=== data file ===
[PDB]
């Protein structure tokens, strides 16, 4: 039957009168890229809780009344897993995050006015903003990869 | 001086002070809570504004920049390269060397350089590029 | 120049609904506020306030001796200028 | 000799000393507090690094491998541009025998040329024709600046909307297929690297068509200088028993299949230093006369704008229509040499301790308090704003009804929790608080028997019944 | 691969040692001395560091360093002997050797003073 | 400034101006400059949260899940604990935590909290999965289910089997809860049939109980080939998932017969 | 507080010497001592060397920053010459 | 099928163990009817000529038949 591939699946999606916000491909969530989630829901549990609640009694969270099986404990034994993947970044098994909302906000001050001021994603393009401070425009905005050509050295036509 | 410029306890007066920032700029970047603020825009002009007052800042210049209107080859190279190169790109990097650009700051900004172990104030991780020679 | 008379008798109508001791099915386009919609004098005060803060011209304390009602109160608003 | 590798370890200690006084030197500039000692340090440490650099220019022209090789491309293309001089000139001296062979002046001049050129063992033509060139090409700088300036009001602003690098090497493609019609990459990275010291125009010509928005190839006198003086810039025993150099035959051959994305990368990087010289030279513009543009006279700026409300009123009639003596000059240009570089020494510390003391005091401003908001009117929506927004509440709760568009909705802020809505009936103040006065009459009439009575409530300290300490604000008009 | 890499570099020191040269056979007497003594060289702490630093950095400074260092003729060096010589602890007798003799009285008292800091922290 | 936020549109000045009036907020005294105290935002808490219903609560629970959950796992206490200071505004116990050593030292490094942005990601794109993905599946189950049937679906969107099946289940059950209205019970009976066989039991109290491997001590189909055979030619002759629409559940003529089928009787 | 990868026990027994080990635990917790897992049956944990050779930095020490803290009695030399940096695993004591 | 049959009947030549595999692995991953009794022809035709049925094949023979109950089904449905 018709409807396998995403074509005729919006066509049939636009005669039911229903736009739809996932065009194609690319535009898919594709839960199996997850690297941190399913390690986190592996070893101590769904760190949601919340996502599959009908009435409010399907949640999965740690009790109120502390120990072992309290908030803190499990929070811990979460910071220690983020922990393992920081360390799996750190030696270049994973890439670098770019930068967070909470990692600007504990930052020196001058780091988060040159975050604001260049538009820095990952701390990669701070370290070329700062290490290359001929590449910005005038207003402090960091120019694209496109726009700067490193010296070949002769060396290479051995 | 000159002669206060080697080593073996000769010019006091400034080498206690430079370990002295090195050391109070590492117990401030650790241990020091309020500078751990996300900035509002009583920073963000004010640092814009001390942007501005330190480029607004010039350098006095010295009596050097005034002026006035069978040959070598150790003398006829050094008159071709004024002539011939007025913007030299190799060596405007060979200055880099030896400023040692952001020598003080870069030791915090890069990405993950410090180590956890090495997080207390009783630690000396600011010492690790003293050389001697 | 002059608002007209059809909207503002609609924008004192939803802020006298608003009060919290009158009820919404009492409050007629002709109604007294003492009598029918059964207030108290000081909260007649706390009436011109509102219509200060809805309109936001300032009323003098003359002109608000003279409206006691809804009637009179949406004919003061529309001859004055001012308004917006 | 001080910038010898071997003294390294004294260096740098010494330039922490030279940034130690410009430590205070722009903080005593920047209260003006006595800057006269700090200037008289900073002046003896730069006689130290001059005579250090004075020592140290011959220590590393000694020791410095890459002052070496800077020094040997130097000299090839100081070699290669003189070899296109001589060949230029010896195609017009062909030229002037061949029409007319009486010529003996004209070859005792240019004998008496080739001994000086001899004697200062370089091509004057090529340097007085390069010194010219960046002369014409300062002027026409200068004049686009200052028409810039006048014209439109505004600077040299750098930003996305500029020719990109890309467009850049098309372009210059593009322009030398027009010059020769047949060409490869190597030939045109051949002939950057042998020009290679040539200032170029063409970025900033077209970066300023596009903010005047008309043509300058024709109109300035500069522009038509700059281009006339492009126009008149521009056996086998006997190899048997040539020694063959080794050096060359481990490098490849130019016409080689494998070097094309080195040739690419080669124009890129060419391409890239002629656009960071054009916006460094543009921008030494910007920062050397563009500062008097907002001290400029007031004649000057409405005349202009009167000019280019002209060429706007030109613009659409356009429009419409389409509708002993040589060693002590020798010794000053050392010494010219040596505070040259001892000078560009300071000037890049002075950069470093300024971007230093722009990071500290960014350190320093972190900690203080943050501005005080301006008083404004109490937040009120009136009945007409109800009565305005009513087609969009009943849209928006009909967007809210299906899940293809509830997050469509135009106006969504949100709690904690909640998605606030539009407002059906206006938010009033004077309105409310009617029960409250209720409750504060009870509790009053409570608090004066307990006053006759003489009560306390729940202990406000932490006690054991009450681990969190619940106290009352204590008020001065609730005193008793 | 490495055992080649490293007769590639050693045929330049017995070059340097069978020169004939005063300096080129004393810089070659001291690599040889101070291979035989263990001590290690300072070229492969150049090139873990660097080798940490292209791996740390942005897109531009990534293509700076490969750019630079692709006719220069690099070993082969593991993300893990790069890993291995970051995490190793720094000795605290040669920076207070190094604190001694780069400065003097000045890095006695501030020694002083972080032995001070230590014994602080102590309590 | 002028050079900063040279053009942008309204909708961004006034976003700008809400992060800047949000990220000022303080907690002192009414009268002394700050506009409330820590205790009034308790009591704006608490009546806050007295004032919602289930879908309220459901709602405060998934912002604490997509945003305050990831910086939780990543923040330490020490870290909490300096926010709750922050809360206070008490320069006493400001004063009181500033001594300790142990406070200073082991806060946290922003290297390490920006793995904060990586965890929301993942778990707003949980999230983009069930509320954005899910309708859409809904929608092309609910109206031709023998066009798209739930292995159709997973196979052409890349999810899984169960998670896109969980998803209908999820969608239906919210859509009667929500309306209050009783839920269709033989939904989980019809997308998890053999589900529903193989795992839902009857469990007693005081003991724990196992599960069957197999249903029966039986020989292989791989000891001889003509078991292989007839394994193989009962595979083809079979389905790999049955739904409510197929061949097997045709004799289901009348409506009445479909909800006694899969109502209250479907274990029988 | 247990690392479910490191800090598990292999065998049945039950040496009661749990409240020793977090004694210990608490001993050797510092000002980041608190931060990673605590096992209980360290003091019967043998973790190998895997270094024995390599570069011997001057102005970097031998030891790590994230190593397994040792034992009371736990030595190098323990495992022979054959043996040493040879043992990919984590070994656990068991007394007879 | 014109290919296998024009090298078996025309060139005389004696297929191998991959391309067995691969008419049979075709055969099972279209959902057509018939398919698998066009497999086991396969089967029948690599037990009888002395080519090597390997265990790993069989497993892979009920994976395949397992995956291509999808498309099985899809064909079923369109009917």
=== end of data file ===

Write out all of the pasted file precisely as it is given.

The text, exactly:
[PDB]
């Protein structure tokens, strides 16, 4: 039957009168890229809780009344897993995050006015903003990869 | 001086002070809570504004920049390269060397350089590029 | 120049609904506020306030001796200028 | 000799000393507090690094491998541009025998040329024709600046909307297929690297068509200088028993299949230093006369704008229509040499301790308090704003009804929790608080028997019944 | 691969040692001395560091360093002997050797003073 | 400034101006400059949260899940604990935590909290999965289910089997809860049939109980080939998932017969 | 507080010497001592060397920053010459 | 099928163990009817000529038949 591939699946999606916000491909969530989630829901549990609640009694969270099986404990034994993947970044098994909302906000001050001021994603393009401070425009905005050509050295036509 | 410029306890007066920032700029970047603020825009002009007052800042210049209107080859190279190169790109990097650009700051900004172990104030991780020679 | 008379008798109508001791099915386009919609004098005060803060011209304390009602109160608003 | 590798370890200690006084030197500039000692340090440490650099220019022209090789491309293309001089000139001296062979002046001049050129063992033509060139090409700088300036009001602003690098090497493609019609990459990275010291125009010509928005190839006198003086810039025993150099035959051959994305990368990087010289030279513009543009006279700026409300009123009639003596000059240009570089020494510390003391005091401003908001009117929506927004509440709760568009909705802020809505009936103040006065009459009439009575409530300290300490604000008009 | 890499570099020191040269056979007497003594060289702490630093950095400074260092003729060096010589602890007798003799009285008292800091922290 | 936020549109000045009036907020005294105290935002808490219903609560629970959950796992206490200071505004116990050593030292490094942005990601794109993905599946189950049937679906969107099946289940059950209205019970009976066989039991109290491997001590189909055979030619002759629409559940003529089928009787 | 990868026990027994080990635990917790897992049956944990050779930095020490803290009695030399940096695993004591 | 049959009947030549595999692995991953009794022809035709049925094949023979109950089904449905 018709409807396998995403074509005729919006066509049939636009005669039911229903736009739809996932065009194609690319535009898919594709839960199996997850690297941190399913390690986190592996070893101590769904760190949601919340996502599959009908009435409010399907949640999965740690009790109120502390120990072992309290908030803190499990929070811990979460910071220690983020922990393992920081360390799996750190030696270049994973890439670098770019930068967070909470990692600007504990930052020196001058780091988060040159975050604001260049538009820095990952701390990669701070370290070329700062290490290359001929590449910005005038207003402090960091120019694209496109726009700067490193010296070949002769060396290479051995 | 000159002669206060080697080593073996000769010019006091400034080498206690430079370990002295090195050391109070590492117990401030650790241990020091309020500078751990996300900035509002009583920073963000004010640092814009001390942007501005330190480029607004010039350098006095010295009596050097005034002026006035069978040959070598150790003398006829050094008159071709004024002539011939007025913007030299190799060596405007060979200055880099030896400023040692952001020598003080870069030791915090890069990405993950410090180590956890090495997080207390009783630690000396600011010492690790003293050389001697 | 002059608002007209059809909207503002609609924008004192939803802020006298608003009060919290009158009820919404009492409050007629002709109604007294003492009598029918059964207030108290000081909260007649706390009436011109509102219509200060809805309109936001300032009323003098003359002109608000003279409206006691809804009637009179949406004919003061529309001859004055001012308004917006 | 001080910038010898071997003294390294004294260096740098010494330039922490030279940034130690410009430590205070722009903080005593920047209260003006006595800057006269700090200037008289900073002046003896730069006689130290001059005579250090004075020592140290011959220590590393000694020791410095890459002052070496800077020094040997130097000299090839100081070699290669003189070899296109001589060949230029010896195609017009062909030229002037061949029409007319009486010529003996004209070859005792240019004998008496080739001994000086001899004697200062370089091509004057090529340097007085390069010194010219960046002369014409300062002027026409200068004049686009200052028409810039006048014209439109505004600077040299750098930003996305500029020719990109890309467009850049098309372009210059593009322009030398027009010059020769047949060409490869190597030939045109051949002939950057042998020009290679040539200032170029063409970025900033077209970066300023596009903010005047008309043509300058024709109109300035500069522009038509700059281009006339492009126009008149521009056996086998006997190899048997040539020694063959080794050096060359481990490098490849130019016409080689494998070097094309080195040739690419080669124009890129060419391409890239002629656009960071054009916006460094543009921008030494910007920062050397563009500062008097907002001290400029007031004649000057409405005349202009009167000019280019002209060429706007030109613009659409356009429009419409389409509708002993040589060693002590020798010794000053050392010494010219040596505070040259001892000078560009300071000037890049002075950069470093300024971007230093722009990071500290960014350190320093972190900690203080943050501005005080301006008083404004109490937040009120009136009945007409109800009565305005009513087609969009009943849209928006009909967007809210299906899940293809509830997050469509135009106006969504949100709690904690909640998605606030539009407002059906206006938010009033004077309105409310009617029960409250209720409750504060009870509790009053409570608090004066307990006053006759003489009560306390729940202990406000932490006690054991009450681990969190619940106290009352204590008020001065609730005193008793 | 490495055992080649490293007769590639050693045929330049017995070059340097069978020169004939005063300096080129004393810089070659001291690599040889101070291979035989263990001590290690300072070229492969150049090139873990660097080798940490292209791996740390942005897109531009990534293509700076490969750019630079692709006719220069690099070993082969593991993300893990790069890993291995970051995490190793720094000795605290040669920076207070190094604190001694780069400065003097000045890095006695501030020694002083972080032995001070230590014994602080102590309590 | 002028050079900063040279053009942008309204909708961004006034976003700008809400992060800047949000990220000022303080907690002192009414009268002394700050506009409330820590205790009034308790009591704006608490009546806050007295004032919602289930879908309220459901709602405060998934912002604490997509945003305050990831910086939780990543923040330490020490870290909490300096926010709750922050809360206070008490320069006493400001004063009181500033001594300790142990406070200073082991806060946290922003290297390490920006793995904060990586965890929301993942778990707003949980999230983009069930509320954005899910309708859409809904929608092309609910109206031709023998066009798209739930292995159709997973196979052409890349999810899984169960998670896109969980998803209908999820969608239906919210859509009667929500309306209050009783839920269709033989939904989980019809997308998890053999589900529903193989795992839902009857469990007693005081003991724990196992599960069957197999249903029966039986020989292989791989000891001889003509078991292989007839394994193989009962595979083809079979389905790999049955739904409510197929061949097997045709004799289901009348409506009445479909909800006694899969109502209250479907274990029988 | 247990690392479910490191800090598990292999065998049945039950040496009661749990409240020793977090004694210990608490001993050797510092000002980041608190931060990673605590096992209980360290003091019967043998973790190998895997270094024995390599570069011997001057102005970097031998030891790590994230190593397994040792034992009371736990030595190098323990495992022979054959043996040493040879043992990919984590070994656990068991007394007879 | 014109290919296998024009090298078996025309060139005389004696297929191998991959391309067995691969008419049979075709055969099972279209959902057509018939398919698998066009497999086991396969089967029948690599037990009888002395080519090597390997265990790993069989497993892979009920994976395949397992995956291509999808498309099985899809064909079923369109009917």